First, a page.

Beach Tips – How to Read a Surf forecast
Surf Reports can give a beach user all the information needed about the current surf conditions in a particular area. This is really important for staying safe whilst enjoying Cornwall’s beaches. One of the main questions most beach users have is;
“How big are the waves going to be today?” – This is not always a simple answer as many different factors must be considered that change every minute of every hour each day.
In short there are 3 elements that need to be considered for an accurate forecast:
- Swell (Height, Period and Direction)
- Local Wind Direction
- Tide times and Heights
Swell Height and Period
Three factors affect swell height and period:
- Wind Speed
- Duration of Wind
- Distance from land (fetch) the waves have travelled
Longer and stronger winds furthest from land result in large swell heights and periods. Swell Height (commonly measured in ft) is simple to understand. Generally, the bigger the swell height, the bigger the surf will be. Cornwall’s range of swell height can be anything from 0.1ft in the summer months to 35ft+ during the winter storms.
Swell period (measured in seconds) is the amount of time it takes a wave to pass a certain point and therefore the time between each wave. The longer the swell period, the more powerful waves will be. For example, a report may say 2ft at 15 seconds. Even though the wave is only 2ft, it has a 15 second period which means the wave is traveling from a longer distance (fetch). This is also known as a ground swell, and will result in powerful waves.
A 2ft wave at 5 seconds will most likely result in small and weak waves. Short period swells generally mean that the wave was created by a storm close by in shallower waters and has not travelled far enough to gain speed and power. Swells that have a wave height of 8ft and a swell period of 22 seconds are going to be huge! However, an average swell report of 4ft at 12 seconds in Polzeath should result in chest to head high wave faces once they reach the shore.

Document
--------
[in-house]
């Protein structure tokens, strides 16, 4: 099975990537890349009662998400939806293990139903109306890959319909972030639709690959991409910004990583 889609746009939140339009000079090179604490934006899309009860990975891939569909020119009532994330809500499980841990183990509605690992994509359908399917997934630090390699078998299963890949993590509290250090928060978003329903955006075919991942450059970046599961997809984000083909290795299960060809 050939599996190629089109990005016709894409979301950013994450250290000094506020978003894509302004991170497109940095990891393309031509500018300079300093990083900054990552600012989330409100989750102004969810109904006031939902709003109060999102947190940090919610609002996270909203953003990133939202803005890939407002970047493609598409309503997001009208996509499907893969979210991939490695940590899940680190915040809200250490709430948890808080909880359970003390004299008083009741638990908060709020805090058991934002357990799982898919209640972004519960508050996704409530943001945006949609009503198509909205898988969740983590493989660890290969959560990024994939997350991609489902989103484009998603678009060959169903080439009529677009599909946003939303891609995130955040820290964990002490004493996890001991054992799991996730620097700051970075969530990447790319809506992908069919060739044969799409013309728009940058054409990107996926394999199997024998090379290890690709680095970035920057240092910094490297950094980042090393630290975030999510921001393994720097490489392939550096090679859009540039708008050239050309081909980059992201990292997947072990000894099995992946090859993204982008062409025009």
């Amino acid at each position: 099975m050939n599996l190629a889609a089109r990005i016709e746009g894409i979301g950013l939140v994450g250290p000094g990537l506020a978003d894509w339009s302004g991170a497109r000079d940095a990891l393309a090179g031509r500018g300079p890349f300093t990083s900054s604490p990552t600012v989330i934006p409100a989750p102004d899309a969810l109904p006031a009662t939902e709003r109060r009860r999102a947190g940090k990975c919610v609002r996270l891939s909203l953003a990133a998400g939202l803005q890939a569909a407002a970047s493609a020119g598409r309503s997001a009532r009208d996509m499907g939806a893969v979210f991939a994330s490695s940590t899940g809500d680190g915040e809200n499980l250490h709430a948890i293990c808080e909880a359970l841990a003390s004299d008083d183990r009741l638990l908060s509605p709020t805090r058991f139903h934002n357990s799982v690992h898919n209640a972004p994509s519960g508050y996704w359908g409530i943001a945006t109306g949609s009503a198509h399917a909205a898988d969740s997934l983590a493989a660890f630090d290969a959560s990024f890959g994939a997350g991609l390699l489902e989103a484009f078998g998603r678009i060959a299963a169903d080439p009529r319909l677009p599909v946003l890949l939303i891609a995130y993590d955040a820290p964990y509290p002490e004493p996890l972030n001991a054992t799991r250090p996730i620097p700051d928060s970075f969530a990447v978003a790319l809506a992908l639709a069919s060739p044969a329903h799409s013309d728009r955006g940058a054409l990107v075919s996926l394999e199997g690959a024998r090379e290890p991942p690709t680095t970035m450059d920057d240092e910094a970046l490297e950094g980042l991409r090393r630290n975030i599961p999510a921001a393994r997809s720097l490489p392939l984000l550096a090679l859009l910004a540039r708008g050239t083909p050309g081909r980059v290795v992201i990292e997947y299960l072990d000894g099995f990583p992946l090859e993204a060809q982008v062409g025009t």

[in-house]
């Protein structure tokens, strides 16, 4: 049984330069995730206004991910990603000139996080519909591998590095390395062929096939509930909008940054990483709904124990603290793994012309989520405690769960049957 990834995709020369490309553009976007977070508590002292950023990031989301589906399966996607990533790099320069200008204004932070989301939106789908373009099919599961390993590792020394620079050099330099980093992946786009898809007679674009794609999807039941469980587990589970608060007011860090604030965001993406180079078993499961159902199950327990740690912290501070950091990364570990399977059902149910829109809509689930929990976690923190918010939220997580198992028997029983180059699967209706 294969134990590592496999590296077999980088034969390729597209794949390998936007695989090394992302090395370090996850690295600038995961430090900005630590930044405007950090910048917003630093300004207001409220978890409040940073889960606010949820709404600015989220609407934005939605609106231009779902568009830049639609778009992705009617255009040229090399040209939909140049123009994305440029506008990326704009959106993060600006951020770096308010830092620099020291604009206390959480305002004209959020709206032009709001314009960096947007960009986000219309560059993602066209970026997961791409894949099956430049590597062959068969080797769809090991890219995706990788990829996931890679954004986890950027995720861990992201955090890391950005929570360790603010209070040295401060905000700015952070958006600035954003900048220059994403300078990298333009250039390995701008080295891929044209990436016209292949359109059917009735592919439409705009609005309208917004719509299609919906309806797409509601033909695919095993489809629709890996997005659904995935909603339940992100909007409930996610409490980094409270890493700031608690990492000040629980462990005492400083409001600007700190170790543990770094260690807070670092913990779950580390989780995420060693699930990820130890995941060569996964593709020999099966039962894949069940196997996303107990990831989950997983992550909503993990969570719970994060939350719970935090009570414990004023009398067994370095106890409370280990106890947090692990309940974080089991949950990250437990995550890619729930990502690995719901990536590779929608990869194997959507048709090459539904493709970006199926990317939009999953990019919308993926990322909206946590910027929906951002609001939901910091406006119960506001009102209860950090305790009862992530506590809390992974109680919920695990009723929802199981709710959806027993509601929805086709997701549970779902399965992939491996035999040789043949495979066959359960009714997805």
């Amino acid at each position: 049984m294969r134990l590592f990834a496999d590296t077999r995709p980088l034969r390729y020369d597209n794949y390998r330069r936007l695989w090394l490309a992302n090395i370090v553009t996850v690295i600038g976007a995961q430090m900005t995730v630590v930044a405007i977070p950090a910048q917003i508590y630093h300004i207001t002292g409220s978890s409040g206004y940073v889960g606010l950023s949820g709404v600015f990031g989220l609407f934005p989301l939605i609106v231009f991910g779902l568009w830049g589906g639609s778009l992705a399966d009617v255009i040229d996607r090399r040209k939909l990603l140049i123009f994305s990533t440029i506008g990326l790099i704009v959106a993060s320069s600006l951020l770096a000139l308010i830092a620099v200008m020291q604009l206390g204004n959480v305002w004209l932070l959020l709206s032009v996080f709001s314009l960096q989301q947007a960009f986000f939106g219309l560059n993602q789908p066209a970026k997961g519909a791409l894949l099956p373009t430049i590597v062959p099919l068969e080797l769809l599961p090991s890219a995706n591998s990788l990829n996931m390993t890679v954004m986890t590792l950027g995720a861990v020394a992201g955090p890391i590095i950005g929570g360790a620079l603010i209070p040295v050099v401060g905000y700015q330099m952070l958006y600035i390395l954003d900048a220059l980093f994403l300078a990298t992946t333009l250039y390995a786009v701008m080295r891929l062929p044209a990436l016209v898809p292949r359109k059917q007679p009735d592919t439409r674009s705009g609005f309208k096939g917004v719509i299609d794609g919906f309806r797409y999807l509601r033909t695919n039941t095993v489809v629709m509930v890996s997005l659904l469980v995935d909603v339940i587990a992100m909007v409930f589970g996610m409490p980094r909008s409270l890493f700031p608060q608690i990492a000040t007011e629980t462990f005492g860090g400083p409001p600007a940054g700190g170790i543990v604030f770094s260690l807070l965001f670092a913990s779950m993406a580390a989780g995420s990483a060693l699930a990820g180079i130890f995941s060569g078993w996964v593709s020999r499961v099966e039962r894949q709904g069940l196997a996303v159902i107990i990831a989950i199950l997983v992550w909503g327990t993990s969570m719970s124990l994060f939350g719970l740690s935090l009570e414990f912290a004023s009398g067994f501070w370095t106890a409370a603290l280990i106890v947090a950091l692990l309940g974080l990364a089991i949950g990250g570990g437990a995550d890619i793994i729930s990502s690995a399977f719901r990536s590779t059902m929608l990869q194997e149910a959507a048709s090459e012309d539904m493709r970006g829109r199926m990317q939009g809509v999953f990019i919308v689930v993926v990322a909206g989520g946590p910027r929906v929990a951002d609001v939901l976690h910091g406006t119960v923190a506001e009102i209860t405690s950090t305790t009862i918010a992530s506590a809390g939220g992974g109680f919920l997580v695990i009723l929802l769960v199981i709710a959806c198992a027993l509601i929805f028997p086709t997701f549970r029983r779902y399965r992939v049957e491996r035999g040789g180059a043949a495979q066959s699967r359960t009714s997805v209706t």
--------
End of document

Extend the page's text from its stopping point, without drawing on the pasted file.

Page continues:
A good solid swell alone does not always translate into good waves locally. A good day for surfing requires favourable local winds. Understanding the difference between onshore and offshore winds goes a long way in understanding how the waves will be once they get to the beach.
Imagine you are standing on the beach facing the ocean with a strong breeze in your face. In other words, the wind is blowing onto the shore – onshore wind. Onshore winds come from behind or from the side of the waves, turning a swell into surf that is bumpy and more difficult to ride. Ideally you want what is known as “clean surf.”
A clean wave is one that is lightly fanned by an offshore wind or no wind at all. These conditions are devoid of surface bumps or chop on the wave face, which allows you a smooth ride. Offshore winds, winds that blow off the shore and into the coming waves, groom waves by lightly holding them up before they break. The only wind better than offshore wind, when swell is in the water, is no wind at all. A swell that is met with no wind results in a glassy day, a day when the surface of the wave resembles glass.
It is worth noting that really strong wind in any direction can make the sea unsafe or unfit for surfing.
The size, quality, speed and very existence of a wave depend on your local tides. That is why you have to factor in the tide cycle to understand ocean and surf conditions at your local beach. Some spots work better at low tide than at hide tide and vice versa. A surf break may be known as a low or high tide spot depending on which tide forms the best-breaking waves.
Beginners take note: just because a spot is known as a low tide break doesn’t mean you can not have fun during high-tide. All it means is that the spot works best at low tide. At low tide, sand bars will be exposed to waves that were too deep for breaking waves during high tide. Other spots work better at a higher tide because sand bars may be too shallow at lower tides. In short, tides affect water depth, which in turn either exposes or hides the ocean floor that is necessary for a wave to break. That is why it is crucial to factor them into the surf equation.
In short, predicting the surf can be a complicated affair! Sometimes it is just best the head down to the beach and check it out for yourself. Lifeguards are always on hand during the summer months here in Polzeath, so if you are unsure then they are always more than happy to help!
Check out the current surf forecast and webcams for Polzeath